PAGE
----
What is bullying?
There is no legal definition of bullying but ACAS describes it as: 'offensive, intimidating, malicious or insulting behaviour, an abuse or misuse of power through means intended to undermine, humiliate, denigrate or injure the recipient'.
Bullying can take many forms, from the obvious such as rude or disrespectful treatment or public humiliation, to perhaps the less obvious such as excessive monitoring or criticism or exclusion and isolation.
Bullying may also amount to prohibited harassment under the various different strands of equality legislation. These laws provide that it is unlawful to harass someone by engaging in unwanted conduct of a sexual nature or conduct which is related to someone's gender, gender reassignment, race, religion/belief, sexual orientation, age or disability. The conduct must have the purpose or effect of violating another person's dignity, or creating an intimidating, hostile, degrading, humiliating or offensive environment for that person. Similar provisions are contained in the new Equality Act, due to come into force in October 2010.
Why do employers need to address bullying?
Workplace bullying poses a series risk to staff morale as well as staff performance and productivity. It also impacts directly on absence levels. A 2010 study funded by the Institution of Occupational Safety and Health (IOSH) found that bullying by workplace colleagues significantly influences levels of stress. In turn, a 2009 CIPD report on absence management showed that stress was the number one cause of long-term absence among non-manual workers and the number two cause of short-term absence.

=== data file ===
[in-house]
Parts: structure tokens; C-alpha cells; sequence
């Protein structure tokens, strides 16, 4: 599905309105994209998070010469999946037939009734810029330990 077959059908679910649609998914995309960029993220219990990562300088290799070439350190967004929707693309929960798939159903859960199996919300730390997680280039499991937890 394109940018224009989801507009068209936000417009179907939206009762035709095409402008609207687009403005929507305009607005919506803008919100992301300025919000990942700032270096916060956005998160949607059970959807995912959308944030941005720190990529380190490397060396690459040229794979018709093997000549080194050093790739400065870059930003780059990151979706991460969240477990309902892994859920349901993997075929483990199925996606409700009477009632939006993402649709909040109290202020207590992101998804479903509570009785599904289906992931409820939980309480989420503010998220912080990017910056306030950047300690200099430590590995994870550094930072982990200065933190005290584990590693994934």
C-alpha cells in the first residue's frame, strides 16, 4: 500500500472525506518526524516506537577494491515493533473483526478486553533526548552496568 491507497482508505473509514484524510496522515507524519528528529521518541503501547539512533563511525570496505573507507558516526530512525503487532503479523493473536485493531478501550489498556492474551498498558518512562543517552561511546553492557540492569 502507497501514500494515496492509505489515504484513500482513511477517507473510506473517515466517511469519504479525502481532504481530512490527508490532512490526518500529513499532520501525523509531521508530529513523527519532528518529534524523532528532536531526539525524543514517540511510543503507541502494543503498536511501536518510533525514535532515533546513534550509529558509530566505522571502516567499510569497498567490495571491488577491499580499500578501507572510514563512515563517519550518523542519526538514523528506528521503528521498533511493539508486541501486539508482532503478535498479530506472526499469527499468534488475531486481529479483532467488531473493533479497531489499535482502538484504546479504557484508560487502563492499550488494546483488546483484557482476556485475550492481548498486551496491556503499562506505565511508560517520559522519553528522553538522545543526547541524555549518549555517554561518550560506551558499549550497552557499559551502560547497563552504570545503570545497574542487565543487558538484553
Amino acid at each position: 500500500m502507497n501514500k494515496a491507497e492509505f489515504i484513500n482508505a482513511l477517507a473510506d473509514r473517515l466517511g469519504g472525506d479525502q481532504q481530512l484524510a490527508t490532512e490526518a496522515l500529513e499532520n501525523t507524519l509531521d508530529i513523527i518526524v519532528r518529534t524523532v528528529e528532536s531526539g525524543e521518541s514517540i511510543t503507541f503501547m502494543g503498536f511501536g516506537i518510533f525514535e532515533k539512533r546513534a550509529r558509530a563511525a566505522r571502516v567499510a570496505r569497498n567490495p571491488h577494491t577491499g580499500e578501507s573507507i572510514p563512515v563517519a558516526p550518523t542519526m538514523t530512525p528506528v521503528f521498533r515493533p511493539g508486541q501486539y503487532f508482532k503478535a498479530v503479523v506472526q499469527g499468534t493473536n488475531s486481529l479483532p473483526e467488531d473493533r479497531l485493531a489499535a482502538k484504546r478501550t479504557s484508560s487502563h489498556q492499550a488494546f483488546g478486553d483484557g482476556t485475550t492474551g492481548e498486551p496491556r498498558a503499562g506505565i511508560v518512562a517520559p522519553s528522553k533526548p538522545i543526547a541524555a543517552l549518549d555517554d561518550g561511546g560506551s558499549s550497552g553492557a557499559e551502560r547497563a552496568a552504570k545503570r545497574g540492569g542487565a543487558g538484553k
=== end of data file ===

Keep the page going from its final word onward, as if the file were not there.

Workplace bullying can also lead to a risk of significant legal liabilities for employers, including:
An employee who suffers a psychiatric injury as a result of workplace bullying can bring a claim against their employer based on negligence. To succeed in their claim, an employee has to show that an employer has breached the duty of care owed to the employee, that it was reasonably foreseeable that an injury would result from the breach and that a loss, in the form of personal injury, has actually occurred.
Damages are not limited by statute and can include compensation for pain, suffering and loss of amenity, along with past and future loss of earnings. The total amount can be significant. In the 2006 case of Green v DB Group Services, the successful employee was awarded over £800,000.
An employee who experiences bullying at work may choose to resign and bring a complaint of unfair constructive dismissal in the employment tribunal.
In these circumstances, the claim would be based on an argument that the workplace bullying had fundamentally breached the employer's implied contractual duty of trust and confidence, entitling the employee to resign and claim compensation. Compensation for successful claims is capped at £65,300.
Employers are liable for any acts of harassment perpetrated by their employees in the course of their employment whether or not the act of harassment was done with their knowledge or approval. However, an employer does have a statutory defence if it can prove that it took such steps as were reasonably practicable to prevent the harassment. It's therefore vital that an employer has in place effective policies and procedures to combat workplace bullying.
Under the sex discrimination legislation, an employer is also potentially liable if an individual is harassed by a third party, such as a customer or a client, in the course of employment. Liability arises where the employer knows that the employee has been subjected to such harassment on at least two other occasions, but has failed to take steps to prevent it.